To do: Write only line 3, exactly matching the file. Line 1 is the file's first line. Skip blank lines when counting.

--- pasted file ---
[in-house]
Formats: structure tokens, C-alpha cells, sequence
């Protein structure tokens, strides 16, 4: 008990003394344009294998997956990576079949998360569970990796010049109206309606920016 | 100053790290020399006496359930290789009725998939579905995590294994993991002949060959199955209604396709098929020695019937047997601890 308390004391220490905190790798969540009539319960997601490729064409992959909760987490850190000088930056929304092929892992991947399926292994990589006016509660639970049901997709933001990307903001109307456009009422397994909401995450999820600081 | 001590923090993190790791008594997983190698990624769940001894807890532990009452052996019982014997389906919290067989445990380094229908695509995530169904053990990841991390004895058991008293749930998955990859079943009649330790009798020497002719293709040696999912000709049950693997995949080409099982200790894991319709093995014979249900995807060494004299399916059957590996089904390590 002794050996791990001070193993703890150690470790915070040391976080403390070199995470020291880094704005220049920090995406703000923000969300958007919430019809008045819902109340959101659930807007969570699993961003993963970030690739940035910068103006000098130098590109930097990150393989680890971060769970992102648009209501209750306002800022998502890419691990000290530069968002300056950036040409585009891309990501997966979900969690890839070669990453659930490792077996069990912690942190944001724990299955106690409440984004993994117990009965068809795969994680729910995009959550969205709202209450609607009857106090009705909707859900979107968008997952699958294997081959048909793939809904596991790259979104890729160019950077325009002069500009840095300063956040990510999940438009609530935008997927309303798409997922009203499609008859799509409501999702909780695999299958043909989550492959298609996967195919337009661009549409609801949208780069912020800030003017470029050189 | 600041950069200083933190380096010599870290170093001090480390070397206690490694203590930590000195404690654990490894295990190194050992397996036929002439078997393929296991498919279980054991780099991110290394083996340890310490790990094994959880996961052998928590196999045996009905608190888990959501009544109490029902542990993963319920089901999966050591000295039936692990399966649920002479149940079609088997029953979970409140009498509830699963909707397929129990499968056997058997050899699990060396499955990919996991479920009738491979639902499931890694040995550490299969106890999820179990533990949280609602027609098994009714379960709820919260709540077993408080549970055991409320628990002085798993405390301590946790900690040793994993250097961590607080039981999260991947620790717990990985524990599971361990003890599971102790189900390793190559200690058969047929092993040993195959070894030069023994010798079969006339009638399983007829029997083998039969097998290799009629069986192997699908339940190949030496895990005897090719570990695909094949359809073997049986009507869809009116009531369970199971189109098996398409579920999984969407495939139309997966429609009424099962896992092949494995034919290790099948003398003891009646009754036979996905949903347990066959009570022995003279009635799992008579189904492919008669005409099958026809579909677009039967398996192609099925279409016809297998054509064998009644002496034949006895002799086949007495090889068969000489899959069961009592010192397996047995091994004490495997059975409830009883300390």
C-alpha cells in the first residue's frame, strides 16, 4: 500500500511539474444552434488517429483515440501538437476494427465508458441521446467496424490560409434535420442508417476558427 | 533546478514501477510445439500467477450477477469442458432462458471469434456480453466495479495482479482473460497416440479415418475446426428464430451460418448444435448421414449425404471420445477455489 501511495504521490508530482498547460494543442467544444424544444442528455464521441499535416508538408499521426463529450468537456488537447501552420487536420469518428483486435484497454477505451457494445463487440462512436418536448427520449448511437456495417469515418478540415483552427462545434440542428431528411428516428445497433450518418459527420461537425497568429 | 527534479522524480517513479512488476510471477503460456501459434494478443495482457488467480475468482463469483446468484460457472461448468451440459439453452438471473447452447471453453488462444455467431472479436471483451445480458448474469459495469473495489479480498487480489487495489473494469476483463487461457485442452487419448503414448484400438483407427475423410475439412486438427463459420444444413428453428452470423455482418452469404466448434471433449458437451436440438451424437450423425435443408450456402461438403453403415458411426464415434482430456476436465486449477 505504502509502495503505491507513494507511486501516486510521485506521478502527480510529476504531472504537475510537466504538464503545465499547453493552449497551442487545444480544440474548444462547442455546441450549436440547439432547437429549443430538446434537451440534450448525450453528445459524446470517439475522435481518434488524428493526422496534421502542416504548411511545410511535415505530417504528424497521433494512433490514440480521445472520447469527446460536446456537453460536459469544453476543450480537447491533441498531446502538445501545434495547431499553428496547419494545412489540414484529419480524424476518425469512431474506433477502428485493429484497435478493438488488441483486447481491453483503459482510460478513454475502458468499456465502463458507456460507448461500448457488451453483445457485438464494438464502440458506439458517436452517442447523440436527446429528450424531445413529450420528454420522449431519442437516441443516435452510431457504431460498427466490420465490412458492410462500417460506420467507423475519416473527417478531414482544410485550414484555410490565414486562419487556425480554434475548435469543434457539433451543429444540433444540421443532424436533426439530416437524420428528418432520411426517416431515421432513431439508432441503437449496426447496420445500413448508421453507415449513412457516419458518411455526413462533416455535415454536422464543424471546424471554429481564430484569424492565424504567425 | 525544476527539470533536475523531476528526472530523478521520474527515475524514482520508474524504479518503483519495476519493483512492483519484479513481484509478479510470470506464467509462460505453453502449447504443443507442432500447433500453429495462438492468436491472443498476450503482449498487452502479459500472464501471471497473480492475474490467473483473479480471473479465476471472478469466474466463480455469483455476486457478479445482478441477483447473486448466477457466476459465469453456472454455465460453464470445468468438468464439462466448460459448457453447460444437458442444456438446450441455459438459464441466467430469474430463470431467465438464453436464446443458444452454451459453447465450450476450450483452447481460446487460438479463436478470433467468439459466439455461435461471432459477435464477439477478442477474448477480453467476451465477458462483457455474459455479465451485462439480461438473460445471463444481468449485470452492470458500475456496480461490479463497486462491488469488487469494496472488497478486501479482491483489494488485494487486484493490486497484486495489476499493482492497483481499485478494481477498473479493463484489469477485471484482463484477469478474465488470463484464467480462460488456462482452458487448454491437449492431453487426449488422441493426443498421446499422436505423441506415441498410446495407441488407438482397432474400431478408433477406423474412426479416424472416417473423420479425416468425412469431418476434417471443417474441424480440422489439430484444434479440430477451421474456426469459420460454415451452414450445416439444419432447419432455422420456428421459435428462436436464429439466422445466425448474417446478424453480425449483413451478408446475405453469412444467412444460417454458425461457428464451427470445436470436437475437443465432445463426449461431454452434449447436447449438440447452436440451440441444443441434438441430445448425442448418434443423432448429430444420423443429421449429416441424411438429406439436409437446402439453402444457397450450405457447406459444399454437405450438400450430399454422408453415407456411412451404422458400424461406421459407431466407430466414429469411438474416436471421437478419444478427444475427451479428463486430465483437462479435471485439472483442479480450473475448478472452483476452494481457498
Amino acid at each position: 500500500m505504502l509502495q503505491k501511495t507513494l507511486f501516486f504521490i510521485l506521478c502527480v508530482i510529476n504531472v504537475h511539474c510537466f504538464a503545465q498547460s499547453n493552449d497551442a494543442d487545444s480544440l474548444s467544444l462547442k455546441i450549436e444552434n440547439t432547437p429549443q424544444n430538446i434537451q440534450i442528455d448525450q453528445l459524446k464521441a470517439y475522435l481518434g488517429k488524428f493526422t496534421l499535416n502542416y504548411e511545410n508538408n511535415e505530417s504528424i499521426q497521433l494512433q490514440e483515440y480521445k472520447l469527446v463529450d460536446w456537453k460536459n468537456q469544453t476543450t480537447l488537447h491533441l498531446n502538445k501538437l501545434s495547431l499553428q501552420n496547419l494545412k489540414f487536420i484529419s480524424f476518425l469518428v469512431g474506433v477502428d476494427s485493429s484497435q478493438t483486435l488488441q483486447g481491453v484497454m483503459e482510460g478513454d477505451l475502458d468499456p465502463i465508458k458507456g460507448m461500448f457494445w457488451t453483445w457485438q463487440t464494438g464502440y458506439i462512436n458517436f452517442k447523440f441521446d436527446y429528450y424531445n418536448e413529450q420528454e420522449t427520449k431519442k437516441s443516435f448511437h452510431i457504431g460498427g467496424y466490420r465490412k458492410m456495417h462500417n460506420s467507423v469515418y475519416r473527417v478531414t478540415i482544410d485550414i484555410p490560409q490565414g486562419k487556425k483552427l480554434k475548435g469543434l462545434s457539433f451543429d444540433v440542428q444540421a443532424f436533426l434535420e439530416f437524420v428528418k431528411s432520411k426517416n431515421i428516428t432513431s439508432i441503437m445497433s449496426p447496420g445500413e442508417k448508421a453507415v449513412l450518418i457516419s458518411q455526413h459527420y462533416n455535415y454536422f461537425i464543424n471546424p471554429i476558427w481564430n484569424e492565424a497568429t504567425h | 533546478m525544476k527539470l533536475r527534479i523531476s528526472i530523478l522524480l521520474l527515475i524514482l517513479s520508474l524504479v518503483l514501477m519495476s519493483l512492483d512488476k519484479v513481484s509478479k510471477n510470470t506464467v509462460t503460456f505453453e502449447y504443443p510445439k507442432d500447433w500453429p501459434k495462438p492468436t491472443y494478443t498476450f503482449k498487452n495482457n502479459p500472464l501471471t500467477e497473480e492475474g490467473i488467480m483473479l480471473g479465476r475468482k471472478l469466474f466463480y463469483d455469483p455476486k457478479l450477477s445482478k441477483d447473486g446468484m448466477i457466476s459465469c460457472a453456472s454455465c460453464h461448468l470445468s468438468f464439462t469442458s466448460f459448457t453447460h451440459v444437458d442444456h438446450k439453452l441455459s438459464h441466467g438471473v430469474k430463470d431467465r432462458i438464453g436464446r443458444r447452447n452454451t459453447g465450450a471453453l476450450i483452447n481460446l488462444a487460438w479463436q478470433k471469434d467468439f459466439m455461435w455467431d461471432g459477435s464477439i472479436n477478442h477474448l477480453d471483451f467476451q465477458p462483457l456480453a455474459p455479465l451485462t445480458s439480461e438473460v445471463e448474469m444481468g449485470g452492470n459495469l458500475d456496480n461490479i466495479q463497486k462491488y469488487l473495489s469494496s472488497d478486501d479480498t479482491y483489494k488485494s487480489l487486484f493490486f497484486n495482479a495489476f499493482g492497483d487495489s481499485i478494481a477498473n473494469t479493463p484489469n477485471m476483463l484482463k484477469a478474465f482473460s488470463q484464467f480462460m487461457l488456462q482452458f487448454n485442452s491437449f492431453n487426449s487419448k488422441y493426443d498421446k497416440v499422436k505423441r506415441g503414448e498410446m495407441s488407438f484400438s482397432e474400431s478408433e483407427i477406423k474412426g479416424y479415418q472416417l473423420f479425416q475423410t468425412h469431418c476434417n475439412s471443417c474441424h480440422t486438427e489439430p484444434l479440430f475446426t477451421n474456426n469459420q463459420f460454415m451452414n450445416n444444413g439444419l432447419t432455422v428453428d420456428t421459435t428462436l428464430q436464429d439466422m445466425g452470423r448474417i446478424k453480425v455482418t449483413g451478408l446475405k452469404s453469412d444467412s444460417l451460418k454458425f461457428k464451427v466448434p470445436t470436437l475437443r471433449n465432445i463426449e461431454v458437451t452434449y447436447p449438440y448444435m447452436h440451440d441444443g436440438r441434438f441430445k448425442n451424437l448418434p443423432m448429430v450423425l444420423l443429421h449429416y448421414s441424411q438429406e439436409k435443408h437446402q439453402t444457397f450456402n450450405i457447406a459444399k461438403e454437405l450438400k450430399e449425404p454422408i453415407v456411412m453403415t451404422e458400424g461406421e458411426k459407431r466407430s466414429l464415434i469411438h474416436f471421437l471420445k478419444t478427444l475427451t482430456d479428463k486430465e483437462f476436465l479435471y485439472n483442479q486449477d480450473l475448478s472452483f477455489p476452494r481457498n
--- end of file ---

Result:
């Protein structure tokens, strides 16, 4: 008990003394344009294998997956990576079949998360569970990796010049109206309606920016 | 100053790290020399006496359930290789009725998939579905995590294994993991002949060959199955209604396709098929020695019937047997601890 308390004391220490905190790798969540009539319960997601490729064409992959909760987490850190000088930056929304092929892992991947399926292994990589006016509660639970049901997709933001990307903001109307456009009422397994909401995450999820600081 | 001590923090993190790791008594997983190698990624769940001894807890532990009452052996019982014997389906919290067989445990380094229908695509995530169904053990990841991390004895058991008293749930998955990859079943009649330790009798020497002719293709040696999912000709049950693997995949080409099982200790894991319709093995014979249900995807060494004299399916059957590996089904390590 002794050996791990001070193993703890150690470790915070040391976080403390070199995470020291880094704005220049920090995406703000923000969300958007919430019809008045819902109340959101659930807007969570699993961003993963970030690739940035910068103006000098130098590109930097990150393989680890971060769970992102648009209501209750306002800022998502890419691990000290530069968002300056950036040409585009891309990501997966979900969690890839070669990453659930490792077996069990912690942190944001724990299955106690409440984004993994117990009965068809795969994680729910995009959550969205709202209450609607009857106090009705909707859900979107968008997952699958294997081959048909793939809904596991790259979104890729160019950077325009002069500009840095300063956040990510999940438009609530935008997927309303798409997922009203499609008859799509409501999702909780695999299958043909989550492959298609996967195919337009661009549409609801949208780069912020800030003017470029050189 | 600041950069200083933190380096010599870290170093001090480390070397206690490694203590930590000195404690654990490894295990190194050992397996036929002439078997393929296991498919279980054991780099991110290394083996340890310490790990094994959880996961052998928590196999045996009905608190888990959501009544109490029902542990993963319920089901999966050591000295039936692990399966649920002479149940079609088997029953979970409140009498509830699963909707397929129990499968056997058997050899699990060396499955990919996991479920009738491979639902499931890694040995550490299969106890999820179990533990949280609602027609098994009714379960709820919260709540077993408080549970055991409320628990002085798993405390301590946790900690040793994993250097961590607080039981999260991947620790717990990985524990599971361990003890599971102790189900390793190559200690058969047929092993040993195959070894030069023994010798079969006339009638399983007829029997083998039969097998290799009629069986192997699908339940190949030496895990005897090719570990695909094949359809073997049986009507869809009116009531369970199971189109098996398409579920999984969407495939139309997966429609009424099962896992092949494995034919290790099948003398003891009646009754036979996905949903347990066959009570022995003279009635799992008579189904492919008669005409099958026809579909677009039967398996192609099925279409016809297998054509064998009644002496034949006895002799086949007495090889068969000489899959069961009592010192397996047995091994004490495997059975409830009883300390």